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District judge dismisses Beta Theta Pi's attempt to obtain fraternity house on Penn State's campus

Beta

Beta Theta Pi house opens for fraternity alumni during football weekends.

Beta Theta Pi fraternity's attempt to obtain one of Penn State's on-campus houses — which formerly served as the residence of the now-defunct Alpha Upsilon chapter of the fraternity of Beta Theta Pi, Inc. — was dismissed on May 29 by District Judge Matthew Brann.

The fraternity alleged Penn State used the hazing-related death of sophomore pledge Timothy Piazza to obtain the Burrowes Street property owned by House Corp., according to U.S. Middle District Court documents.

According to a 1928 deed, the university is allowed to buy the property from House Corp. if the fraternity's chapter is no longer functioning, as previously reported by The Daily Collegian. Penn State permanently banned the chapter in 2017 following Piazza's death.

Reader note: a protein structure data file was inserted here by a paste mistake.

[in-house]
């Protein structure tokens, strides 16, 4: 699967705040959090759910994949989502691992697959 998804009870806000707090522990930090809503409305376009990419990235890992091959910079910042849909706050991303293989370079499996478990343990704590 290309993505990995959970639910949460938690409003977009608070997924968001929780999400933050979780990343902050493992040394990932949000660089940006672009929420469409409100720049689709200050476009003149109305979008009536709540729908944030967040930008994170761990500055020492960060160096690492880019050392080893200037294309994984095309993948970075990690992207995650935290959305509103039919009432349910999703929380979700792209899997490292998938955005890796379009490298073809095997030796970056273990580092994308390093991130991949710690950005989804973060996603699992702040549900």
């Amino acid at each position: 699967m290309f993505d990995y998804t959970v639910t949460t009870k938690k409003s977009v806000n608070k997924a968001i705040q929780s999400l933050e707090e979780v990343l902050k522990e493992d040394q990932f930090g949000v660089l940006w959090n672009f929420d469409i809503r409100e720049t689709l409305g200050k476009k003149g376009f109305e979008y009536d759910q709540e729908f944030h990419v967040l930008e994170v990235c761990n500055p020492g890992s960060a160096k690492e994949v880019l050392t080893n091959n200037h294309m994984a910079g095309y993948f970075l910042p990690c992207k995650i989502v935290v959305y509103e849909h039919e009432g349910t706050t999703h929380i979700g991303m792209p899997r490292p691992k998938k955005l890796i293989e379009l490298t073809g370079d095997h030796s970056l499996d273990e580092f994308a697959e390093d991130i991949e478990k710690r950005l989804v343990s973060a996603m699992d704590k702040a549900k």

In February 2017, Piazza consumed at least 18 alcoholic drinks in less than 82 minutes and fell down the fraternity's basement stairs, suffering a fractured skull and lacerated spleen.

The lawsuit was originally filed against Penn State in June 2019.

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